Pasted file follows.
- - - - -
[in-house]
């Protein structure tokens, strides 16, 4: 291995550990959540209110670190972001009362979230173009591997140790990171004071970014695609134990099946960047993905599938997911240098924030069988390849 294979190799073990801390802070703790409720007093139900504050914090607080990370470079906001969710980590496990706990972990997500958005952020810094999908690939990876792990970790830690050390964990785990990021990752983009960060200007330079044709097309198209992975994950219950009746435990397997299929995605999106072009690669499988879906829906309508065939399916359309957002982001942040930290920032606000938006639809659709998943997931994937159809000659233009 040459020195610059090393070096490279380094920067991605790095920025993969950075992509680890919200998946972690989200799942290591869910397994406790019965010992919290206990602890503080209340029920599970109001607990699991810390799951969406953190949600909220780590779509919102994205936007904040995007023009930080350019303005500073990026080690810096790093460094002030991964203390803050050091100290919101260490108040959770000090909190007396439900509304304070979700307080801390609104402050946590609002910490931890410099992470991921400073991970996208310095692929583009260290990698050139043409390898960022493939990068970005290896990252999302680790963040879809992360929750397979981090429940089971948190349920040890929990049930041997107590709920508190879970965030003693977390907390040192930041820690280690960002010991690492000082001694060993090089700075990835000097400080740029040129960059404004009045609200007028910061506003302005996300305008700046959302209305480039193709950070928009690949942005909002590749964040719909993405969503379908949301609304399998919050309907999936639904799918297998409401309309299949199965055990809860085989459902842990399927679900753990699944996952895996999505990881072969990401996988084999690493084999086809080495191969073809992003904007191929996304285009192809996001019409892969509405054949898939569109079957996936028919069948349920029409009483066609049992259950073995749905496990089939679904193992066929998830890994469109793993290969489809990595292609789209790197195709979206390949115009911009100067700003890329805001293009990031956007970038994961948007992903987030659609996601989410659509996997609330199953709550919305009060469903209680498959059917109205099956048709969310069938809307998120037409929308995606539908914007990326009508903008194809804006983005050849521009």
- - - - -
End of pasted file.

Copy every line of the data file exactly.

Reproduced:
[in-house]
């Protein structure tokens, strides 16, 4: 291995550990959540209110670190972001009362979230173009591997140790990171004071970014695609134990099946960047993905599938997911240098924030069988390849 294979190799073990801390802070703790409720007093139900504050914090607080990370470079906001969710980590496990706990972990997500958005952020810094999908690939990876792990970790830690050390964990785990990021990752983009960060200007330079044709097309198209992975994950219950009746435990397997299929995605999106072009690669499988879906829906309508065939399916359309957002982001942040930290920032606000938006639809659709998943997931994937159809000659233009 040459020195610059090393070096490279380094920067991605790095920025993969950075992509680890919200998946972690989200799942290591869910397994406790019965010992919290206990602890503080209340029920599970109001607990699991810390799951969406953190949600909220780590779509919102994205936007904040995007023009930080350019303005500073990026080690810096790093460094002030991964203390803050050091100290919101260490108040959770000090909190007396439900509304304070979700307080801390609104402050946590609002910490931890410099992470991921400073991970996208310095692929583009260290990698050139043409390898960022493939990068970005290896990252999302680790963040879809992360929750397979981090429940089971948190349920040890929990049930041997107590709920508190879970965030003693977390907390040192930041820690280690960002010991690492000082001694060993090089700075990835000097400080740029040129960059404004009045609200007028910061506003302005996300305008700046959302209305480039193709950070928009690949942005909002590749964040719909993405969503379908949301609304399998919050309907999936639904799918297998409401309309299949199965055990809860085989459902842990399927679900753990699944996952895996999505990881072969990401996988084999690493084999086809080495191969073809992003904007191929996304285009192809996001019409892969509405054949898939569109079957996936028919069948349920029409009483066609049992259950073995749905496990089939679904193992066929998830890994469109793993290969489809990595292609789209790197195709979206390949115009911009100067700003890329805001293009990031956007970038994961948007992903987030659609996601989410659509996997609330199953709550919305009060469903209680498959059917109205099956048709969310069938809307998120037409929308995606539908914007990326009508903008194809804006983005050849521009």